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Another Week Beyond 1809

In Another Week Beyond, Blog, Reflections by Vairam

ArtsWok Collaborative is an arts-based community development organisation that nurtures thriving communities by harnessing the power of the arts to create dialogue, invite social participation and build bridges across difference. In partnership with them, we are aiming to get our youths to develop and showcase an original play at the Esplanade next year which deals with the issue of poverty in Singapore. This effort is part of M1 Peer Pleasure Youth Theatre Festival which is a platform for young people aged 13-25 to stage productions at professional theatre venues, under the mentorship of theatre professionals, for audiences young and old.

Last Saturday, 4 of our youths joined 40 drama students and their teachers from Anderson Secondary School and Anglo Chinese School (Barker Road) to kick-off a process of deepening their understanding of poverty; gathering information and insights that facilitate their ability to produce theatre pieces for next year’s theatre festival.

Listening to the stories shared, was an exercise in value clarification. What do we make of someone who raised money illegally out of desperation but eventually found legal employment to alleviate her family’s debts and to stay in school? Do good intentions or good outcomes justify morally ambiguous means? Such and other questions got the group pensive and the notion of poverty was expanded. Many commented that poverty comes in many forms and it was suggested that emotional poverty affects people badly too. The process enabled young people to have a conversation with their peers about an issue that they normally would not touch. As a result, they communicated perspectives that widened and enriched our collective understanding of poverty.

Asnur, an 18-year-old was moved by the experience to speak up. During a question and answer segment, he whispered to a friend, “I want to say something, but I feel so uncomfortable.” Eventually, he raised his hand and took the microphone with shaky hands. “This will be a long story. I think I am one of the few here who lives in a rental flat and let me tell you it is hard.”

He elaborated that as a teenager he felt like he could not fit in anywhere because he had to keep making excuses not to accept invitations from friends to lunch or the movies. The room caught on that he was feeling very vulnerable and offered at supportive presence that enabled Asnur to confidently end his sharing forcefully, “When you guys say you are broke, you just mean that you have run out of pocket money. But when I say I’m broke, I mean my whole family is broke. There is no money! It’s real!”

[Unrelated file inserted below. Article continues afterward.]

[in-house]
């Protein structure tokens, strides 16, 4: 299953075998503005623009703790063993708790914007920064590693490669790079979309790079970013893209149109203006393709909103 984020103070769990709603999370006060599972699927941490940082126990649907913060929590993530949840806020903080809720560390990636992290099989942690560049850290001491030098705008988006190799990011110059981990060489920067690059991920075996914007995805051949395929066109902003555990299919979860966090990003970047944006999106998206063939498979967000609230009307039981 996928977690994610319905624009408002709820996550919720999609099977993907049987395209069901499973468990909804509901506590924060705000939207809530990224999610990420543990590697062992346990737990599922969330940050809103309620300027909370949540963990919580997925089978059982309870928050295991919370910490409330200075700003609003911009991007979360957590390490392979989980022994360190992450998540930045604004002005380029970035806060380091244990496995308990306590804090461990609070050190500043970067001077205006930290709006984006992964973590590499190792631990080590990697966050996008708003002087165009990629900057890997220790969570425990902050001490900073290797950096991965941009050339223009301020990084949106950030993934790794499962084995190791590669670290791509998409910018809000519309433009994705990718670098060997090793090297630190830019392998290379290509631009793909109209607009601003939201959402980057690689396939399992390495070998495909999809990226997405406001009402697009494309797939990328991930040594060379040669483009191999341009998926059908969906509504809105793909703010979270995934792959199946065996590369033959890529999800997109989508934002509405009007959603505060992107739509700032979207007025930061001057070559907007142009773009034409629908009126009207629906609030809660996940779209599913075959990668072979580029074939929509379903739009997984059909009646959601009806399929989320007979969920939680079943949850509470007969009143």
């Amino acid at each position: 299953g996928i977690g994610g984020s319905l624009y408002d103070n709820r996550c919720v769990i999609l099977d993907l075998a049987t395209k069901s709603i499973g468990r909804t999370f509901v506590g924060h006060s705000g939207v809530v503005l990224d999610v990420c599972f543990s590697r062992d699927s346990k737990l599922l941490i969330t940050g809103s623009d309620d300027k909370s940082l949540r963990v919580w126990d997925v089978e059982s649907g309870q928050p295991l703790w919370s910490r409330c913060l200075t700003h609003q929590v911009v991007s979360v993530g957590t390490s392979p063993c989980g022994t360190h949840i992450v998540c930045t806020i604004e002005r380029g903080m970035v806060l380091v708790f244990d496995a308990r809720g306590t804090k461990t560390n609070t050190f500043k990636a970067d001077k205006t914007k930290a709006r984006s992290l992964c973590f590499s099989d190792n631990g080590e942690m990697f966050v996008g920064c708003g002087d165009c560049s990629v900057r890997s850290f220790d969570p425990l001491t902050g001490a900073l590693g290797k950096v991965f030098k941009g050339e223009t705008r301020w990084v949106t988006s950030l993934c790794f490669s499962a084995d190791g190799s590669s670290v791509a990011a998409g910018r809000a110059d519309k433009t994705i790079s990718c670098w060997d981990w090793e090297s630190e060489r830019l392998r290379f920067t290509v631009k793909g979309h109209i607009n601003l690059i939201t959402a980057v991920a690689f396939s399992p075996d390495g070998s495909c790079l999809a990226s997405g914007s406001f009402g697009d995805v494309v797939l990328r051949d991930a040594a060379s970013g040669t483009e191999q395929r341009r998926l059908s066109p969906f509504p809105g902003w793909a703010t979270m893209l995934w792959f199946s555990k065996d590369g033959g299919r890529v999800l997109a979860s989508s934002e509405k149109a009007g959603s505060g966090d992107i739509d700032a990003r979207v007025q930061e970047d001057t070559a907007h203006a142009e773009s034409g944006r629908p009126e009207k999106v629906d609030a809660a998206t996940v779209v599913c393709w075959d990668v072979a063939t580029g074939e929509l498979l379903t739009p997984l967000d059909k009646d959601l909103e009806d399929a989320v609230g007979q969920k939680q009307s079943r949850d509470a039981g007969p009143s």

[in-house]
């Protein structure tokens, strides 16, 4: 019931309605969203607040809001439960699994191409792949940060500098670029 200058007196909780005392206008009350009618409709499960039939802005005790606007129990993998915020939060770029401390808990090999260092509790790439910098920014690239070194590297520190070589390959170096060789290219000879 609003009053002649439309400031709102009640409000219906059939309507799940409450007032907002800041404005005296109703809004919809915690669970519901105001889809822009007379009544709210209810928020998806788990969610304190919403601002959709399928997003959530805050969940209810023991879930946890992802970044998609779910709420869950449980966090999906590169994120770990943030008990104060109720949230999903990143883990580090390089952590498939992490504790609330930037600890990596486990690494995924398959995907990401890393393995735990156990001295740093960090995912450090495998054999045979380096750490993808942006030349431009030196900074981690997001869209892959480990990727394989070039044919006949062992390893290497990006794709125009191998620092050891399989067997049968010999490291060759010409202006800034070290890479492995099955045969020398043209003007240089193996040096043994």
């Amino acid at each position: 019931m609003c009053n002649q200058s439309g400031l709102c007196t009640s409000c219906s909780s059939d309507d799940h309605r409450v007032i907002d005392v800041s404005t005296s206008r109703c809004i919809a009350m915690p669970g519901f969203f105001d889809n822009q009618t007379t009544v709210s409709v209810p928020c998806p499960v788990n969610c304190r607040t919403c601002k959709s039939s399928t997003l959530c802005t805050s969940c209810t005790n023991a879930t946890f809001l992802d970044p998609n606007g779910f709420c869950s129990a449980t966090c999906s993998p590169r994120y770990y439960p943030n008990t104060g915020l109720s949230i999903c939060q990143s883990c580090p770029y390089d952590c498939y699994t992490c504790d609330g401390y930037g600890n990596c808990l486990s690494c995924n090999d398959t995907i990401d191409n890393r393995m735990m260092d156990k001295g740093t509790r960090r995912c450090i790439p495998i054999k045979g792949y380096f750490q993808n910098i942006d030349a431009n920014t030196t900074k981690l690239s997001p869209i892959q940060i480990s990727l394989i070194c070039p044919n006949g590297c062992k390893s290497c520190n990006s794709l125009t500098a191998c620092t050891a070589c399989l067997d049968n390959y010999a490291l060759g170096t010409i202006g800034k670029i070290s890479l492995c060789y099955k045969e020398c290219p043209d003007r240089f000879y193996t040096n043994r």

Today is the 15th and last day of the Lunar New Year festivities. May the festive cheer remain with you throughout the year.

Sincerely,

Gerard

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Theory of Change

In Toolkits by Beyond Research

Beyond Social Services embarked on a joint exercise with National Council of Social Services and Just Cause Asia to illustrating how our services are organised to meet the long term outcomes of social mobility for our members.

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Getting neighbours to fix spoilt bikes

In Media mentions by Beyond Research

First appearing in Straits Times newspaper Oct 20, 2013:

“In a Singapore where many cry out for more social services, a lone voice in the wilderness is crying out for a scale-down.

It belongs to Mr Gerard Ee, executive director of Beyond Social Services, a voluntary welfare organisation which helps curb delinquency among young people from low-income families.”

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Beyond just an act of social service

In Media mentions by Beyond Research

In Straits Times newspaper Feb 23, 2017:

“In fast-paced Singapore, there are those in need – and those who take up the cudgels on their behalf. This is the fifth in a series on noteworthy causes that The Straits Times will be spotlighting.”

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Breaking down barriers: How young people, community groups work to build a cohesive society

In Media mentions by Beyond Research

In Straits Times newspaper Feb 4, 2018:

“While some surveys show the divides of race and religion easing, others point to how class divisions are sharpening. In the second of an occasional series supported by the Ministry of Culture, Community and Youth, Senior Social Affairs Correspondent Theresa Tan explores how some young people and community groups are working to build a cohesive society.”

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Competent Communities Overview

In Resources, Toolkits by Beyond Research

Authors: Gerard Ee, Kokila Annamalai, Samuel Tang

Renewing our focus on bringing together people from different walks of life and empowering them requires us to reframe our role from professional service providers to professional facilitators. This document serves to guide and re-organise our efforts with a view to becoming more intentional in creating empowered communities and a compassionate society.

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Activating Local Community

In Reports, Resources by Beyond Research

Author(s): Samuel Tang, Gerard Ee for publication in “Mobilising Diverse Community Assets to meet Social Needs” IPS Exchange Series (2017) 12: 104-122

This article outlines the reasons and approach that Beyond Social Services takes in its pursuit of developing communities from the inside out. It identifies 4 best practices in the work that have been integral to the empowering the local community

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